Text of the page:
4. I was just talking about this with someone a couple weeks ago. It was also recorded that Russia had its second coldest winter in Russian history when Germany attacked. It is still shocking to see how many people died when compared to other battles and wars, it puts things into perspective.

  5. The well worn cliche about one death being a tragedy and a thousand (or is it a million?) deaths being a statistic is generally attributed to Joseph Stalin. And he would have known, he killed millions after all.
    What always adds insult to injury is the way that so many attrocities just get lost in the mix. Everyone (except Holocaust deniers) knows that six million Jews died in the Nazi concentration camps. What’s often omitted is the similar number of non-Jews who also died in the camps. What is almost always ignored is the unknown and possibly much larger number of people who were murdered in sanitaria and other health facilities. These people were people with physical or mental disabilities or long term health problems, or in at least one case a little boy who was just a bit unruly. These people were not killed by guards or soldiers, they were killed by doctors and the cause of death given on the certificates signed by those doctors was usually pneumonia or influenza. This is why we’ll probably never know how many of these deaths were actually murder. All we do know is that the first gas chambers to be built in Nazi Germany were in health facilities and not in death camps.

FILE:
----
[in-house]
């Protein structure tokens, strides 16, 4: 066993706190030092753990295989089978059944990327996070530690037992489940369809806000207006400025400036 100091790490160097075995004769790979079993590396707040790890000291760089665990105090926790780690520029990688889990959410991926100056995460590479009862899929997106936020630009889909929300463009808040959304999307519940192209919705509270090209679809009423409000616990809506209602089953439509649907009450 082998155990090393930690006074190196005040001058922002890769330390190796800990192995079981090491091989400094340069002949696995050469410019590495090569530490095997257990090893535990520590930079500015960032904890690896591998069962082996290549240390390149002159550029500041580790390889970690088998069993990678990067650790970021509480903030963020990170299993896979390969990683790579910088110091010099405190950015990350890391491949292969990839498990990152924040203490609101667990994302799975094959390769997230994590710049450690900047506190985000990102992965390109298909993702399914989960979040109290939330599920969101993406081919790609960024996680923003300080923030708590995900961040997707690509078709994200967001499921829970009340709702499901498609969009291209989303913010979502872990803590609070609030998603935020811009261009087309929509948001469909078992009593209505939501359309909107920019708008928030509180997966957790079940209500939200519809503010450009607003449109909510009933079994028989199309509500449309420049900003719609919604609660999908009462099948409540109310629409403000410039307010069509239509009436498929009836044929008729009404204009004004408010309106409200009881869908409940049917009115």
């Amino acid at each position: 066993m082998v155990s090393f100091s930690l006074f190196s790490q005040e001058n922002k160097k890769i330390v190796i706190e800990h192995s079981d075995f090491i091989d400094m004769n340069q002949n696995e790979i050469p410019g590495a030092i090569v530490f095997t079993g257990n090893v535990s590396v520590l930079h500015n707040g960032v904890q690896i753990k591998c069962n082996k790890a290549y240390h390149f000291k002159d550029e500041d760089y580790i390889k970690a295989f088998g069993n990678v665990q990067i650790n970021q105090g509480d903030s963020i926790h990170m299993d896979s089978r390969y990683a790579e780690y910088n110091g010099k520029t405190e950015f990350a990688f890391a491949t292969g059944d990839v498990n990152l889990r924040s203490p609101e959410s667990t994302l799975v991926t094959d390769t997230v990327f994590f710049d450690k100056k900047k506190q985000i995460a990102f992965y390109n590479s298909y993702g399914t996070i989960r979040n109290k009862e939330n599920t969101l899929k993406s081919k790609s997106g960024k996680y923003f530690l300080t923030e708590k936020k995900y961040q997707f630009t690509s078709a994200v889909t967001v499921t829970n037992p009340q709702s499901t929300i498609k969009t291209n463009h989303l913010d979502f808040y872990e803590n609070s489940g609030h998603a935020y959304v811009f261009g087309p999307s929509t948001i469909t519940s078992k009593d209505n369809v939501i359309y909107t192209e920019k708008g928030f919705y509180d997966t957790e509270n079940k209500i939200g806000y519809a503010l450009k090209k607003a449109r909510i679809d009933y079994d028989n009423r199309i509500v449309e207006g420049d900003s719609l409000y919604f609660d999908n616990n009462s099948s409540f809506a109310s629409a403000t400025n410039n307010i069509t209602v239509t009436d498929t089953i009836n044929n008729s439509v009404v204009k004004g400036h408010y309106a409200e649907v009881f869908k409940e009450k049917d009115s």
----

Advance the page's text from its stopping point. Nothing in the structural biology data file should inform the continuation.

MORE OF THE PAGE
Basically the Jewish victims of the Nazis had someone to lobby for them (And fair enough, the world needs to remember this stuff), but the non-Jews did not have anyone to speak out for them. They were gay, or they were gypsies or, possibly the largest single group, they were disabled and until very recently no one was going to speak out for minorities like these.
    Similarly, during the Cold War, no one in the West wanted to hear about the war dead of Eastern Europe, because then we might have to admit that Stalin might have had good reason (although no right) to want to use Central Europe as a buffer zone against the West.

  6. Agreed, it is interesting how history picks and choses its causes. Indeed. I just read that 80% of Russian men born in 1905 did not survive the Second World War. I suspect that, for as many as were killed by the Germans, Stalin saw to an equal amount. Yet the former tragedy carries the greater historical weight.